Over the last two weeks we’ve had another two awesome lectures, one on Service Design was delivered by Professor Tom Inns.
We all know of the many services available; leisure, travel, tourism, business, financial, insurance and health. These services are all similar in that they involve an action or help that one person can give to another but unlike the manufacturing industry doesn’t end in a finished product. Services cannot be stored, the results cannot be touched but the outcome can often be seen. Services cannot be transported and therefore cannot be sold as manufactured products to interested parties, its quality is usually dependant on the giver and its often this quality which will determine whether customers remain loyal.
Service designers look at the customer experience, the employee experience and if the service is offering what it intended and in the best and most cost effective way which benefits everyone.
I’ve been looking at a service that I’m in the process of going through – the services of my GP and referral to hospital and I feel there are lots of ways the whole process could be considerably improved!
Below I’ve used a service blueprint, this notes the sequence of events of the service experience, it notes the physical evidence; the touchpoints and the part the customers cannot see; below the line of visibility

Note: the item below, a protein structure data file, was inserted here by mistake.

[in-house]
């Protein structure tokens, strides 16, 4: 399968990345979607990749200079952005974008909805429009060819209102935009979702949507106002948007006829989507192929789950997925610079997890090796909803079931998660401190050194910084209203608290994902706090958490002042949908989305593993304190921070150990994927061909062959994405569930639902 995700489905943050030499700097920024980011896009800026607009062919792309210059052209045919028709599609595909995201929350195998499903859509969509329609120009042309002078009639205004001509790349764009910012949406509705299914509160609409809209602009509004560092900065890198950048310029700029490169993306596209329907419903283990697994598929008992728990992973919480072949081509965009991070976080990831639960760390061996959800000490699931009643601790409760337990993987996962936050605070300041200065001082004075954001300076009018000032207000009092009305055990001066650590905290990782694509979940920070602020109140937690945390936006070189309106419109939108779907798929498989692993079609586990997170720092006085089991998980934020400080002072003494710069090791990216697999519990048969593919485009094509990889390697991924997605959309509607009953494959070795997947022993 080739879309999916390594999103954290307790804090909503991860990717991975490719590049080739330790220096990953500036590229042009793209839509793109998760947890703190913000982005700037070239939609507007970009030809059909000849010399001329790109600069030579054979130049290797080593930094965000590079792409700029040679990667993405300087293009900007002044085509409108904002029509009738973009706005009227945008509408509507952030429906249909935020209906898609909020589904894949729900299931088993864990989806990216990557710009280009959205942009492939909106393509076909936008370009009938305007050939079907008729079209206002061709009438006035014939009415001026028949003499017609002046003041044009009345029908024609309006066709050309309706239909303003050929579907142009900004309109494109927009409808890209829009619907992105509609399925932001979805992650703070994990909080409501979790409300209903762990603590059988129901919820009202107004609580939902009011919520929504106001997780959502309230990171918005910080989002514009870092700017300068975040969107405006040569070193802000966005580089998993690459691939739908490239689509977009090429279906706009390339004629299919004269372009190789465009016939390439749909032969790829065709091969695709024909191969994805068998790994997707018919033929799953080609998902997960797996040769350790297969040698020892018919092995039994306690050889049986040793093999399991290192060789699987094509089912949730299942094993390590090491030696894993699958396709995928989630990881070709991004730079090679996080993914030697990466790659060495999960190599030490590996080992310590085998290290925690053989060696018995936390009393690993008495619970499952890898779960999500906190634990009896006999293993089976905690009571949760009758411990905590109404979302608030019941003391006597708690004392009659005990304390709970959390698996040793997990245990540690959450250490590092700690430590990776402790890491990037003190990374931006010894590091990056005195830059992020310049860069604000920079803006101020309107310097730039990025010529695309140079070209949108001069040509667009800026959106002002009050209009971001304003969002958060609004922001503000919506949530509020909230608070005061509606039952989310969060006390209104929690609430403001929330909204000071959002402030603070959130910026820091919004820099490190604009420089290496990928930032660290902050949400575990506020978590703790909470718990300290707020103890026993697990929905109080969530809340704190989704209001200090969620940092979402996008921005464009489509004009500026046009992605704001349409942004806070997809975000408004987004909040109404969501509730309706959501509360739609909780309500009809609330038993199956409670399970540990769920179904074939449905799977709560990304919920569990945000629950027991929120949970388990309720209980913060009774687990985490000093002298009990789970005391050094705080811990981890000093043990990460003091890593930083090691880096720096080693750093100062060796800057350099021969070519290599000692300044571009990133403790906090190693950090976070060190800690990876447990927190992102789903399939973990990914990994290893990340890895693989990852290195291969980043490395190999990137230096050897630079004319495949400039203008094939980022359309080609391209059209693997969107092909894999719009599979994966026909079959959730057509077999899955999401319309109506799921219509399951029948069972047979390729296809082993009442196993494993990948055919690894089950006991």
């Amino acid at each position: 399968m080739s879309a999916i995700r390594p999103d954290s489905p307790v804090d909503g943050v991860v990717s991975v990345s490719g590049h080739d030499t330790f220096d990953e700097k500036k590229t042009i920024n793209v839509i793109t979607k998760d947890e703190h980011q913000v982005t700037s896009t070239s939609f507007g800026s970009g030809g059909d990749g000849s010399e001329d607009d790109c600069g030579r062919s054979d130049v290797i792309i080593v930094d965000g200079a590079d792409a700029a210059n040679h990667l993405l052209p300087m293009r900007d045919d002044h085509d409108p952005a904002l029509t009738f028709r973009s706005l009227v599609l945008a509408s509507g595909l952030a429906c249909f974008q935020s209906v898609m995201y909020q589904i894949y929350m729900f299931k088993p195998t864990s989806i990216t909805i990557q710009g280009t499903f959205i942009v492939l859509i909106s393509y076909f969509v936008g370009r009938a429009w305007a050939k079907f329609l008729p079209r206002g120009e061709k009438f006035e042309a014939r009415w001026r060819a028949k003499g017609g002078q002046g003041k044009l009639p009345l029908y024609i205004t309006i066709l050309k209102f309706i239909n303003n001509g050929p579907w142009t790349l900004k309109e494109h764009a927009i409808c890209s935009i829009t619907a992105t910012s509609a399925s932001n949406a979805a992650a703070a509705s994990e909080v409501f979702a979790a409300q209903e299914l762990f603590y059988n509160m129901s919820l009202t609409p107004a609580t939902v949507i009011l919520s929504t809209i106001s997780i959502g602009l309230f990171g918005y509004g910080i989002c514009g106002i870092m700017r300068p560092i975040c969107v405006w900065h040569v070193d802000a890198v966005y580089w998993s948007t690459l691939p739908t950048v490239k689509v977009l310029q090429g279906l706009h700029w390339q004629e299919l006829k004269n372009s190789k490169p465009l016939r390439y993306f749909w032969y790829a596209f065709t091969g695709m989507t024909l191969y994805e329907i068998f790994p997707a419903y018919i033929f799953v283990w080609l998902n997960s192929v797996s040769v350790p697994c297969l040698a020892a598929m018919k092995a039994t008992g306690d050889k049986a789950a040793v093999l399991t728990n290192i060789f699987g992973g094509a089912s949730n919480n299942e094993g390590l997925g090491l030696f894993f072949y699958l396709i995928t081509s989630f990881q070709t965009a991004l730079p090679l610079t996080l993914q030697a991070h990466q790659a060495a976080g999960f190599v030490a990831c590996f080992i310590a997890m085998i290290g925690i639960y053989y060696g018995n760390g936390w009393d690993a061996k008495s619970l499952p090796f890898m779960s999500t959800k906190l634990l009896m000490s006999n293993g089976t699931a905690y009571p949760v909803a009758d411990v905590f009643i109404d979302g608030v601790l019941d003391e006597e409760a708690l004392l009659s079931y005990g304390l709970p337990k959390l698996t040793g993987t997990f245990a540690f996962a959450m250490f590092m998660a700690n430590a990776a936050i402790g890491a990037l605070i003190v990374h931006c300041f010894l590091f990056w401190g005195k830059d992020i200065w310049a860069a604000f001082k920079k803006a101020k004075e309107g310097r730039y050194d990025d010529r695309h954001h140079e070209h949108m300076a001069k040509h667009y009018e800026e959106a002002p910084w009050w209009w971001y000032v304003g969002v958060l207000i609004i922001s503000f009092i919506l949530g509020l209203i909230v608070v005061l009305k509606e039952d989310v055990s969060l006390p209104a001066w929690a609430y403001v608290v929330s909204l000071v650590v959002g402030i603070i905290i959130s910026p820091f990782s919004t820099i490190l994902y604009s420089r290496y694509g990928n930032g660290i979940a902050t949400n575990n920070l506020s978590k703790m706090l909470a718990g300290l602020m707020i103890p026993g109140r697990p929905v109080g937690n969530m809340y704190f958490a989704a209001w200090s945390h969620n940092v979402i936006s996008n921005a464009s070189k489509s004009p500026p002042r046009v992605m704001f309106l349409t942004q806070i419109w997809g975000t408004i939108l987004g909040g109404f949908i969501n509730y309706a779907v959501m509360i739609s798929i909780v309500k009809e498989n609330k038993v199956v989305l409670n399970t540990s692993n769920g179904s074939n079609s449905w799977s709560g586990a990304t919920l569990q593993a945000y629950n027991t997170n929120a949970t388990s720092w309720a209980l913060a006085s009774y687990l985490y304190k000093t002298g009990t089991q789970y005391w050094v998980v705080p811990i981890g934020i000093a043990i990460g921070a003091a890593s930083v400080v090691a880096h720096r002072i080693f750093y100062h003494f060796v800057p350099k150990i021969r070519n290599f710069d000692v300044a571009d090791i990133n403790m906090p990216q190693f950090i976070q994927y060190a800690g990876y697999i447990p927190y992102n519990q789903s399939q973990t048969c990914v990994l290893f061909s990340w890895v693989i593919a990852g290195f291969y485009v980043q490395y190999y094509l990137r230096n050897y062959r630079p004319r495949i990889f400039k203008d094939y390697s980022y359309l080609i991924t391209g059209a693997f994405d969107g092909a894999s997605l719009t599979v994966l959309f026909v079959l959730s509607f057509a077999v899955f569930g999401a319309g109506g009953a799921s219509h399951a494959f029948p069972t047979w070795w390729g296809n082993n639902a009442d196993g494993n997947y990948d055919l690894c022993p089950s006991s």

From the first appointment with the GP there is so much waiting and wondering and the whole time scale just makes anxieties grow. Backward and forward from GP to Nurse and back again then the referral to a Consultant. There are many things I could comment on but one which I won’t forget when eventually attending for my appointment at a huge teaching hospital was asking for directions to the relevant department; I was sent to 3 different places before I got to the correct place!
So here is just one area where design could help and improve the customer/patient experience don’t get me started on waiting times. Signs within the hospital are so confusing the area is too fussy with cafes and shops and although a big area it feels very closed in. Once you get to your department the nurses are very nice but make mistakes and these are silly mistakes and don’t do anything for customer/patient anxiety (my wrist band had me down as a male! I am quite obviously female even my name is a feminine name)
I also asked about the procedure and could they explain what would happen, I was told that she (the nurse) was only helping cover in the department that day and couldn’t. All the little things add up; where I should have felt confident at ease and reassured I felt anxious, overwhelmed and scared.
A Service Design team would look at the experience from all levels, the physical evidence, the external and internal interaction, the service user and members of staff and how the building works.
An example can be found here with a case study carried out by Kipum Michael Lee for the University of Pittsburgh Medical Centre. If you have time click on the link and read through the pdf it’s an example of how service design can help a very busy hospital and on page 34 is a service blueprint of the hospital.